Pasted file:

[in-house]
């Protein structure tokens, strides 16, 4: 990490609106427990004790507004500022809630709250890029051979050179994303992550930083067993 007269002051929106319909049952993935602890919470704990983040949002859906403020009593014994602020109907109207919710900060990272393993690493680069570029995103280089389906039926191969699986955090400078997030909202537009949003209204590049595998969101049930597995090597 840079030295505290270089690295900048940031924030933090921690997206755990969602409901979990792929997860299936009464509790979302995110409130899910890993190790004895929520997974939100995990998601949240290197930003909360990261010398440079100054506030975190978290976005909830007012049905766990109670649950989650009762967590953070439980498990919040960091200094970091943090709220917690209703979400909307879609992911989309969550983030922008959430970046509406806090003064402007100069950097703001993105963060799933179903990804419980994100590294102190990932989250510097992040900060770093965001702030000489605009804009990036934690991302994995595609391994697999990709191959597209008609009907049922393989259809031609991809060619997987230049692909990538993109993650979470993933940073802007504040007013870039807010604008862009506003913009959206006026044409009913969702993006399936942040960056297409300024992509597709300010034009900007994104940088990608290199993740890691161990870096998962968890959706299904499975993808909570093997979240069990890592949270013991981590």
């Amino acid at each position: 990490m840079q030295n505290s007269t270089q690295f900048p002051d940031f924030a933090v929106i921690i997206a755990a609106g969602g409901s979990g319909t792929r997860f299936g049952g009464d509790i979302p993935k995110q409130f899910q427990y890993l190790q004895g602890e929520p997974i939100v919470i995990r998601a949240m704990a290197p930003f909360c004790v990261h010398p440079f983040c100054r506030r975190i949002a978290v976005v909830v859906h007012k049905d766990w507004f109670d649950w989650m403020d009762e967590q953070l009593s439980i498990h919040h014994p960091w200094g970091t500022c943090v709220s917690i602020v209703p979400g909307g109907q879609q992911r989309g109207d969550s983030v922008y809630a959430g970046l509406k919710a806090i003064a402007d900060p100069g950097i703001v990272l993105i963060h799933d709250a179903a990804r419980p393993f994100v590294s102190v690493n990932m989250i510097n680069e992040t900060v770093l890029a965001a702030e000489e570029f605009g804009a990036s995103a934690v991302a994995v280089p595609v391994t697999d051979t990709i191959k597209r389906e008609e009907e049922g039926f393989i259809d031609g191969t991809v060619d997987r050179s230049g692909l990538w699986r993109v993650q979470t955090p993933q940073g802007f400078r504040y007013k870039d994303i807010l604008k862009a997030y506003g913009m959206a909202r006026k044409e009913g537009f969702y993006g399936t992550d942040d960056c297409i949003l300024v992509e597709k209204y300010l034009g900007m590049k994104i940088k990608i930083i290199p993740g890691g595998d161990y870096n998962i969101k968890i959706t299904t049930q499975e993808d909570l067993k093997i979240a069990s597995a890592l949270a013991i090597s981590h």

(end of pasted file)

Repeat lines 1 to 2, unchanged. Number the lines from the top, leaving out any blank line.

[in-house]
């Protein structure tokens, strides 16, 4: 990490609106427990004790507004500022809630709250890029051979050179994303992550930083067993 007269002051929106319909049952993935602890919470704990983040949002859906403020009593014994602020109907109207919710900060990272393993690493680069570029995103280089389906039926191969699986955090400078997030909202537009949003209204590049595998969101049930597995090597 840079030295505290270089690295900048940031924030933090921690997206755990969602409901979990792929997860299936009464509790979302995110409130899910890993190790004895929520997974939100995990998601949240290197930003909360990261010398440079100054506030975190978290976005909830007012049905766990109670649950989650009762967590953070439980498990919040960091200094970091943090709220917690209703979400909307879609992911989309969550983030922008959430970046509406806090003064402007100069950097703001993105963060799933179903990804419980994100590294102190990932989250510097992040900060770093965001702030000489605009804009990036934690991302994995595609391994697999990709191959597209008609009907049922393989259809031609991809060619997987230049692909990538993109993650979470993933940073802007504040007013870039807010604008862009506003913009959206006026044409009913969702993006399936942040960056297409300024992509597709300010034009900007994104940088990608290199993740890691161990870096998962968890959706299904499975993808909570093997979240069990890592949270013991981590």